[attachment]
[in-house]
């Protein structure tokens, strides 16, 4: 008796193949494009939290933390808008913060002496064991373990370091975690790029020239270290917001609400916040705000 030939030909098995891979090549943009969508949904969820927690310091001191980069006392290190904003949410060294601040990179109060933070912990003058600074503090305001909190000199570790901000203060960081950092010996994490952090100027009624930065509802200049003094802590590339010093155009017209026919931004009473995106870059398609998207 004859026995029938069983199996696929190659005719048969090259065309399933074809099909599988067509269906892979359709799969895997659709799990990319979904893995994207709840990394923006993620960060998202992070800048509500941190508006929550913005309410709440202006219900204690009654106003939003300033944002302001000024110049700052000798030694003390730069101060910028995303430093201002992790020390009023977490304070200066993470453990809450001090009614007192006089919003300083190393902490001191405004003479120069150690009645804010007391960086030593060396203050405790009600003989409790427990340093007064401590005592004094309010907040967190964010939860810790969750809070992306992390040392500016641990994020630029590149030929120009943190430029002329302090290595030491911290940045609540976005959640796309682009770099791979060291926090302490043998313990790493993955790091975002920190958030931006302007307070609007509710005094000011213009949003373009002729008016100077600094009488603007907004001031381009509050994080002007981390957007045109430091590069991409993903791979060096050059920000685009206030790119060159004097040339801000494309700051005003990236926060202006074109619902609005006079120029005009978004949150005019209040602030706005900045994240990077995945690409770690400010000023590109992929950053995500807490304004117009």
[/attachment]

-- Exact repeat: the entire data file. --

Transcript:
[in-house]
């Protein structure tokens, strides 16, 4: 008796193949494009939290933390808008913060002496064991373990370091975690790029020239270290917001609400916040705000 030939030909098995891979090549943009969508949904969820927690310091001191980069006392290190904003949410060294601040990179109060933070912990003058600074503090305001909190000199570790901000203060960081950092010996994490952090100027009624930065509802200049003094802590590339010093155009017209026919931004009473995106870059398609998207 004859026995029938069983199996696929190659005719048969090259065309399933074809099909599988067509269906892979359709799969895997659709799990990319979904893995994207709840990394923006993620960060998202992070800048509500941190508006929550913005309410709440202006219900204690009654106003939003300033944002302001000024110049700052000798030694003390730069101060910028995303430093201002992790020390009023977490304070200066993470453990809450001090009614007192006089919003300083190393902490001191405004003479120069150690009645804010007391960086030593060396203050405790009600003989409790427990340093007064401590005592004094309010907040967190964010939860810790969750809070992306992390040392500016641990994020630029590149030929120009943190430029002329302090290595030491911290940045609540976005959640796309682009770099791979060291926090302490043998313990790493993955790091975002920190958030931006302007307070609007509710005094000011213009949003373009002729008016100077600094009488603007907004001031381009509050994080002007981390957007045109430091590069991409993903791979060096050059920000685009206030790119060159004097040339801000494309700051005003990236926060202006074109619902609005006079120029005009978004949150005019209040602030706005900045994240990077995945690409770690400010000023590109992929950053995500807490304004117009």